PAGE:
In this short video, Professor Maya Steinitz discusses her article, “Incorporating Legal Claims” (Notre Dame Law Review, forthcoming 2015).
Recent years have seen an explosion of interest in commercial litigation funding. Whereas the judicial, legislative, and scholarly treatment of litigation finance has regarded it first and foremost as a form of champerty and sought to regulate it through rules of professional responsibility (what Professor Steinitz calls the ‘legal ethics paradigm’), this article suggests that the problems created by litigation finance are all facets of the classic problems created by the separation of ownership and control that have been a focus of business law since the advent of the corporate form.
Therefore, in this article, Professor Steinitz offers an ‘incorporation paradigm’ that is more appropriate. ‘Incorporating legal claims’ means conceiving of the claim as an asset with an existence wholly separate from the plaintiff. This can be done by issuing securities tied to litigation rights. These securities can be issued with or without the use of various business entities.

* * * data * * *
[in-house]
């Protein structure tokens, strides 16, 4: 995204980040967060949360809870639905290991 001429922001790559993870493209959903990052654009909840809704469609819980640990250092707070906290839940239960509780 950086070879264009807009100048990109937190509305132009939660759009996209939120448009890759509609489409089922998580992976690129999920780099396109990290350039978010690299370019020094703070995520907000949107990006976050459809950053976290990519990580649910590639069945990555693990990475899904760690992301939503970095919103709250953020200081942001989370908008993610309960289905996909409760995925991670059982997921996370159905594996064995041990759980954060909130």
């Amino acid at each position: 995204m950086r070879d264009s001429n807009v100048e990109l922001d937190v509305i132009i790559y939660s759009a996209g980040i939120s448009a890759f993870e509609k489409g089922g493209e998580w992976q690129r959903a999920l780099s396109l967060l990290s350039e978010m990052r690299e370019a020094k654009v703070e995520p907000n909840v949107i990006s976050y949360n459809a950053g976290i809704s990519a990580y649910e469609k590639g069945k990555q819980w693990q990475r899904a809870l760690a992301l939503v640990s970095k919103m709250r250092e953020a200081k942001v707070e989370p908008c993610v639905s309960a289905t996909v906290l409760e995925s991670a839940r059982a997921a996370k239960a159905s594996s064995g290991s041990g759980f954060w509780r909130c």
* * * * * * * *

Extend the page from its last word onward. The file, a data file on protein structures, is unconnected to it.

The incorporation paradigm opens up the possibility of applying practices of corporate governance to litigation governance. Indeed, in certain previously-overlooked real-life deals, creative lawyers used securities tied to litigation rights as well as corporate governance mechanisms. The article analyzes and then expands upon these instances of financial-legal innovation, suggesting how business entities can be used to deal with the core challenges presented by the separation of ownership of and control over legal claims, specifically: agency problems, information asymmetries, uncertainty, and commodification. In addition, the article discusses how incorporation of legal claims can reduce various costs that litigation imposes in other transactions, such as mergers and acquisitions.
We invite you to watch.